One final thing to always remember about NetFlow is that it is was originally designed for network diagnostics and is quite often only enabled with “sampling.” Sampling means that you reduce your NetFlow telemetry to a certain percentage (often 1 out of every 100) packets. This is great for network diagnostics, but not great for security analysts!
Zeek is the wire data generator formally known as Bro (or even more widely known as Bro IDS). Since Bro was known as Bro IDS for many years, there's a misconception that Zeek is just another Snort. In fact, Zeek is less of an IDS than a network scripting language; at its base level, it can generate metadata network traffic (either from a live feed on the network OR in PCAP form).
In more complex installations, users can do everything from writing their own parsers for new protocols to performing modifications of the metadata before writing to disk. Zeek creates metadata on all seven layers of the OSI model including information IN the data. For example, Zeek users can actually extract files that are traversing the network along with hashing that file and identifying its type—e.g. whether the file is a PDF or a Windows executable.
Splunk Steam is a free tool from Splunk that allows you to create metadata very similar to Zeek. Although it understands fewer protocols than Zeek, it covers almost every protocol that most organizations see in their network. Not only that, it can actually produce more data about protocols it understands than Zeek. For example, when Zeek sees HTTP information, it can read and deliver metadata about its header information (user agent string, HTTP Methods, etc.). Splunk Stream can even—if you choose to enable the capability—record the payload of the HTTP session and document the payload of the communication. This isn't "metadata," but this sort of information is beneficial for security analysts and provides a tactical way of gathering PCAP-like data without requiring the complexities of a full-PCAP deployment. Not only that, but it's a tool created by Splunk and is easily integrated with Splunk Enterprise. On top of all these other features, Splunk Stream also allows for the ingest of flow data (like NetFlow) as well!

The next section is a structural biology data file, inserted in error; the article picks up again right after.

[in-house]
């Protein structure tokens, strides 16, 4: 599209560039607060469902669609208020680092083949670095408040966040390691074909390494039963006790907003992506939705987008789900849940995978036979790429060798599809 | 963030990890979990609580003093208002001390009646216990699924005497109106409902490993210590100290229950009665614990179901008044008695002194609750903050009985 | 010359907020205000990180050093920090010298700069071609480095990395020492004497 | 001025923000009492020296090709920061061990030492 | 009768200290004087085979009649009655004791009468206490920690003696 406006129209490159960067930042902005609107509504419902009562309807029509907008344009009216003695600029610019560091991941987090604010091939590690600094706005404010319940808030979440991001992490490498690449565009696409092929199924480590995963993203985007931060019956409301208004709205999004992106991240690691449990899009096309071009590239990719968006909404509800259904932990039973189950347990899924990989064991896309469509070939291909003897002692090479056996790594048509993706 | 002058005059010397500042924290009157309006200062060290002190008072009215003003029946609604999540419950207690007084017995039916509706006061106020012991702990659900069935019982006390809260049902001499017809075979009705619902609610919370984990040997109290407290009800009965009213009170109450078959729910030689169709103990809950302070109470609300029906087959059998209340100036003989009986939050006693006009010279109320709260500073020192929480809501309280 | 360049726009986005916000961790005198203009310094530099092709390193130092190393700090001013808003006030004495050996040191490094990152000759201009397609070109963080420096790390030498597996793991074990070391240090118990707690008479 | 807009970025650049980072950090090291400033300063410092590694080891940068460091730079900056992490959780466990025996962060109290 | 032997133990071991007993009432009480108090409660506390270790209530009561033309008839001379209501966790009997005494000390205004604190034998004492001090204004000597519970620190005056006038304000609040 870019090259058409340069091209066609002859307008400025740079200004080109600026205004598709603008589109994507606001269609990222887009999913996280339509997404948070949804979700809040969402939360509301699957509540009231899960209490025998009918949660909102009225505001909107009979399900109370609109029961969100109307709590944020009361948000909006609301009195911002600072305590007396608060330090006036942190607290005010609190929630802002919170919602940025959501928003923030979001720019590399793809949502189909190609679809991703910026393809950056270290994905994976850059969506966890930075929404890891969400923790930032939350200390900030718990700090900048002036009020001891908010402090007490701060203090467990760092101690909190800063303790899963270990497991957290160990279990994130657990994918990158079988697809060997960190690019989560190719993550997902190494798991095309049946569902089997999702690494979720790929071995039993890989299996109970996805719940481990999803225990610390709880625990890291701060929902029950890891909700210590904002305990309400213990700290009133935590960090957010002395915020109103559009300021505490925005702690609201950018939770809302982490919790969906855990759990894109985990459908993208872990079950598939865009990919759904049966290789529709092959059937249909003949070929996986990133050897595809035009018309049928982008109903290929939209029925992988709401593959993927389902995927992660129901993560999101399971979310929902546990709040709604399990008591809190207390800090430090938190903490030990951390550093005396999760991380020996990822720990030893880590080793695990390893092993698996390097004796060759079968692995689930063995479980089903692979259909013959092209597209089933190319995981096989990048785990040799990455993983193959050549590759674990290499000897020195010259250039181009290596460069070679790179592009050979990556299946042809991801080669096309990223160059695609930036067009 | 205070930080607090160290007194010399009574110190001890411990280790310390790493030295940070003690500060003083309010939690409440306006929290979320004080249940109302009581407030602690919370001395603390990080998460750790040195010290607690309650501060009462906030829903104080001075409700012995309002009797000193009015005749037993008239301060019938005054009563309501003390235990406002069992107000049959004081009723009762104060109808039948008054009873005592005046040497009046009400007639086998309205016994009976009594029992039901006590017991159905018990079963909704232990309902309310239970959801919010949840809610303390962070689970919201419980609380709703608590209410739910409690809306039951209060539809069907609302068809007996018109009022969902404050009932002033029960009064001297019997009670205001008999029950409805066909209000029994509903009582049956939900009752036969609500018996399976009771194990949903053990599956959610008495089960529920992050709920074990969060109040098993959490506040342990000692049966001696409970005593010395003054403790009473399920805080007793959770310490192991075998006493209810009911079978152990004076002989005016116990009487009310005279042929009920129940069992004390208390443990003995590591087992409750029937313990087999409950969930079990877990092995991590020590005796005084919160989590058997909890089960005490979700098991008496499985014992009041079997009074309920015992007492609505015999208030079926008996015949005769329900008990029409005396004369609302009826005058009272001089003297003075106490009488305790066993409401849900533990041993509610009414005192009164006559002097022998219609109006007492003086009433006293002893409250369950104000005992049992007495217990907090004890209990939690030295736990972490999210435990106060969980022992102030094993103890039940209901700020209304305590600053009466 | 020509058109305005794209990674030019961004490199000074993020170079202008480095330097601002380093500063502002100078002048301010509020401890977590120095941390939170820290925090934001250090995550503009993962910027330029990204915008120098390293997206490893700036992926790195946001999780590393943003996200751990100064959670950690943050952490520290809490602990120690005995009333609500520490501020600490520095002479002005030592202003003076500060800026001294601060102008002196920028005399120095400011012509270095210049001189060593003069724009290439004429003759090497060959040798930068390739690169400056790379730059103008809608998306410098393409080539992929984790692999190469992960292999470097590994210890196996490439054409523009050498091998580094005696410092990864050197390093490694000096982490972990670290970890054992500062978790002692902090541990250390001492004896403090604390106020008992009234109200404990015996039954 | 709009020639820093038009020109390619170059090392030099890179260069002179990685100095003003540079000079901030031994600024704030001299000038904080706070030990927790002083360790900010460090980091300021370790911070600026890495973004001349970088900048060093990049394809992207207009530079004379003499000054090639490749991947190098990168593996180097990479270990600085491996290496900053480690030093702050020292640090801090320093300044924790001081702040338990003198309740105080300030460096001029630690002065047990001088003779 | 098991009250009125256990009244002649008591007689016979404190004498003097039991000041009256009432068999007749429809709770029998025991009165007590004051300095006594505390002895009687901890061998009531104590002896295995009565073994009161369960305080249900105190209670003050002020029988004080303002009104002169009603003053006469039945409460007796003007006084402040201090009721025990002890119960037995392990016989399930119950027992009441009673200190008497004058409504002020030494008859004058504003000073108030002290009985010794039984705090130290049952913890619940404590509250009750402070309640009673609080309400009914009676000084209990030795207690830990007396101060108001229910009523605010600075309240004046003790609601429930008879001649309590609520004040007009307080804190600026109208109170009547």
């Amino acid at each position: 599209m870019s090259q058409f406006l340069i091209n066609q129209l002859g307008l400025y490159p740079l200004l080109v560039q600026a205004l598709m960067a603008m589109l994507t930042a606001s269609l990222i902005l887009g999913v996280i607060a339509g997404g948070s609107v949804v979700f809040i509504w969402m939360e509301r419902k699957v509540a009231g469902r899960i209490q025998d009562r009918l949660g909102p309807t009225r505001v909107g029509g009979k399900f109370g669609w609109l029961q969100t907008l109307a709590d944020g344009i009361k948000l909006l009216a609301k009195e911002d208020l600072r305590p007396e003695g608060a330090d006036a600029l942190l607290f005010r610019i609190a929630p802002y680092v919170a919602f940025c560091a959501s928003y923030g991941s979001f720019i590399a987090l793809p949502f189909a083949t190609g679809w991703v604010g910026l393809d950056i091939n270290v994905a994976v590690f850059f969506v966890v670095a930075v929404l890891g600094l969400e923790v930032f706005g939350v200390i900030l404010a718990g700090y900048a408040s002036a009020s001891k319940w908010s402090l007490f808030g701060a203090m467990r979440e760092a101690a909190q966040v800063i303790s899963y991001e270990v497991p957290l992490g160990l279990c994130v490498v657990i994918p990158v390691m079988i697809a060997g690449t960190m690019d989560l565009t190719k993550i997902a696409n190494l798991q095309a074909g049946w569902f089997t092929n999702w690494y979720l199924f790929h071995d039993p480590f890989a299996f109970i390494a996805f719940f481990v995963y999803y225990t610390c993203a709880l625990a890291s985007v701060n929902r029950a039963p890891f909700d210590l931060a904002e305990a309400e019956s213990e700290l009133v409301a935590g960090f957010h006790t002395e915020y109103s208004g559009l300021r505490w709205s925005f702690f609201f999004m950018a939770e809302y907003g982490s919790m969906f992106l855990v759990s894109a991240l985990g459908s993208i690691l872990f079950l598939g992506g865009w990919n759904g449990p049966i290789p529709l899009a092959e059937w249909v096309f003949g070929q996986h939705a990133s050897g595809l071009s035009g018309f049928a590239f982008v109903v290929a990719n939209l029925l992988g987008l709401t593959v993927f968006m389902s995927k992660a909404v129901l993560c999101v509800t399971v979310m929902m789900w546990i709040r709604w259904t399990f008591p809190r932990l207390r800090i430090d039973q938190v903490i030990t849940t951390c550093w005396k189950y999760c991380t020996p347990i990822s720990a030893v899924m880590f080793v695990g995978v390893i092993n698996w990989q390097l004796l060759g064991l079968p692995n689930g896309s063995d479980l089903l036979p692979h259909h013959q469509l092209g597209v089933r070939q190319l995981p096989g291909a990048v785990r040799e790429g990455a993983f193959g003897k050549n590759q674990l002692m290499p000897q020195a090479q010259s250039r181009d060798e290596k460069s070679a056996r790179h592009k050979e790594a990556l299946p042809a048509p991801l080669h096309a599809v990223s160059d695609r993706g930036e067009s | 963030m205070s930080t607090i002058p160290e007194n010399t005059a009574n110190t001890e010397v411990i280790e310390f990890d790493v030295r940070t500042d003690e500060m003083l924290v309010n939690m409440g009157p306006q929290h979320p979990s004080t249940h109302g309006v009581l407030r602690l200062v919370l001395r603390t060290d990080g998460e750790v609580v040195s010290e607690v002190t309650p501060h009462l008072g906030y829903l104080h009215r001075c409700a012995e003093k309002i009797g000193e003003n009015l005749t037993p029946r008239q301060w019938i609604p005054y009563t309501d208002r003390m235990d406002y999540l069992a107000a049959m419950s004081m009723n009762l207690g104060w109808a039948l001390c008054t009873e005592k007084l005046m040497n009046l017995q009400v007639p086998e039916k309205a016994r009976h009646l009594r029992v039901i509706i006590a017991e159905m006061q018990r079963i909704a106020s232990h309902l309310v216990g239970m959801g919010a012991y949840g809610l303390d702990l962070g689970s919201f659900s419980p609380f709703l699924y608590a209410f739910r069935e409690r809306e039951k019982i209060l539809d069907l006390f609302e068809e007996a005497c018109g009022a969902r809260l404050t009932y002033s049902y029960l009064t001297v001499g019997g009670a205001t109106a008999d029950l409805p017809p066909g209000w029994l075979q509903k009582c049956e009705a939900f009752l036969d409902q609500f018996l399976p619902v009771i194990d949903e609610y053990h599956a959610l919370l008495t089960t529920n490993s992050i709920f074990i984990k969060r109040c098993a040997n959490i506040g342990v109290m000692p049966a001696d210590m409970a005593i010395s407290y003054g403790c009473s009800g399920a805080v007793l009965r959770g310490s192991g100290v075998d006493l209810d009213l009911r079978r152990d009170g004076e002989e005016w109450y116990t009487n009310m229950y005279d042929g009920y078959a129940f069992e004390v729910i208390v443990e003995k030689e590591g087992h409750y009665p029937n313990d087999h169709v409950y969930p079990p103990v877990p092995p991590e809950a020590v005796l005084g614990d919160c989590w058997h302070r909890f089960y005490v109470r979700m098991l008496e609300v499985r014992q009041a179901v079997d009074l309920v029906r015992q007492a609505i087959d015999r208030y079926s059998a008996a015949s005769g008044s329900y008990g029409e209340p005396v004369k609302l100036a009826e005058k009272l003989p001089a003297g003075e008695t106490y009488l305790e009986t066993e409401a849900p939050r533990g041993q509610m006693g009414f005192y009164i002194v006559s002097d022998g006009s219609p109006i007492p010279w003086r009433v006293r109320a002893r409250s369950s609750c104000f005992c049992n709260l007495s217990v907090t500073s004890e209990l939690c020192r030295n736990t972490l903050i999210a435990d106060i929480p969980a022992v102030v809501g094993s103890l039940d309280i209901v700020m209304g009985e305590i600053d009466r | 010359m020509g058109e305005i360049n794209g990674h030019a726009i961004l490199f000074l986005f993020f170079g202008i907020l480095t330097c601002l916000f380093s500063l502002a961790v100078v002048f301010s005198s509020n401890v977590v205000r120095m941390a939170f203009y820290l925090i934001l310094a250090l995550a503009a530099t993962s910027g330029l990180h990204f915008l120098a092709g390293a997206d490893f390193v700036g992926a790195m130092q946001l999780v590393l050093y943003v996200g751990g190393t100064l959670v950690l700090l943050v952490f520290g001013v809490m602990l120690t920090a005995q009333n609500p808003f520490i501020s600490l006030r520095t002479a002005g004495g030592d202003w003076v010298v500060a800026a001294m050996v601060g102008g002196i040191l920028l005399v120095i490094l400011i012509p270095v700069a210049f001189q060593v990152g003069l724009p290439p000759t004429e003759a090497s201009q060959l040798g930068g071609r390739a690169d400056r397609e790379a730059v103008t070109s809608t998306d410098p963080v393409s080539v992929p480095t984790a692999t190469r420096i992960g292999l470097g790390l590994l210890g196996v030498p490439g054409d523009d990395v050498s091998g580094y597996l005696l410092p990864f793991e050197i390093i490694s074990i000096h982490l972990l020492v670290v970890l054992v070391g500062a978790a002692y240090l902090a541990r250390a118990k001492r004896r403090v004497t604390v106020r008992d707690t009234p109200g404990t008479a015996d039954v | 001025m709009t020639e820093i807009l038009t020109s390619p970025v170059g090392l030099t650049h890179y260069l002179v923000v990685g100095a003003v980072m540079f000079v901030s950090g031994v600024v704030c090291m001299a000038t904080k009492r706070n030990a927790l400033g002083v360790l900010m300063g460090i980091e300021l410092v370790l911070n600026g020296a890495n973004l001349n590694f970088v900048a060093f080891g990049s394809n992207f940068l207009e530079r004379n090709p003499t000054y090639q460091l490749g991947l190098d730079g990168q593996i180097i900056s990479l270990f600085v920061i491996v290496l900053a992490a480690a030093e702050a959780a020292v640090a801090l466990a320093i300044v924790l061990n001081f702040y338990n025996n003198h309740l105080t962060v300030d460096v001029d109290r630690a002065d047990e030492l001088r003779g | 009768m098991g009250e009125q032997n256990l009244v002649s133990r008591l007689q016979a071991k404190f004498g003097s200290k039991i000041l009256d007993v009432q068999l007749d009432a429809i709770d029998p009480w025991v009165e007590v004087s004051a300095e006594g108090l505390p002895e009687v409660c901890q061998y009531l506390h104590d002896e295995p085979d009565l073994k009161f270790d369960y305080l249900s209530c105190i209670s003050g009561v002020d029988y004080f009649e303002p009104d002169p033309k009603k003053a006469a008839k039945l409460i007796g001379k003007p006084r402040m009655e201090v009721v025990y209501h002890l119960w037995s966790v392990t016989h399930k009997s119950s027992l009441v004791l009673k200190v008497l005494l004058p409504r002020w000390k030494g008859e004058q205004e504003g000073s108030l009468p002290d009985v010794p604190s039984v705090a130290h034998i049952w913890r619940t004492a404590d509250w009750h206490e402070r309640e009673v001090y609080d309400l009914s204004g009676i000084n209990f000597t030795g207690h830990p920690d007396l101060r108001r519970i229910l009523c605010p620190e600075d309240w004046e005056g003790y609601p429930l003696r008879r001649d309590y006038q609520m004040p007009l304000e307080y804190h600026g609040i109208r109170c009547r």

Okay, I’m Sold – I Want to Try Wire Data!
Well obviously, you could set it up yourself! If you try Zeek, Splunk has written the Splunk Add-on for Zeek aka Bro that allows you to ingest the data Zeek creates easily. However, perhaps a more natural route for Splunk customers is Splunk Stream. As previously discussed, this is a free tool from Splunk that will generate network wire data. Check out these blogs on Splunk Stream installation and configuration! Once you have Stream or Zeek up and running, you may want to try out the new Splunk App, Splunk Essentials for Wire Data.
It provides over 49 examples of Wire Data use cases broken into categories, and each category has different use cases broken into examples and stages of maturity.
Each example has extensive documentation, explanations and sample searches to help you perform these use cases in your own network!
The app even includes sample data so that you can see what the searches will return in Splunk Stream.
I hope this post has helped you understand the value of wire data and what it can help you find in your network. Many of the blogs in the “Hunting with Splunk" blog series depend upon wire data for advanced hunting! The more you use wire data, the more you'll understand why it is the favorite data source of Security Splunkers like myself.
With that, Happy Hunting!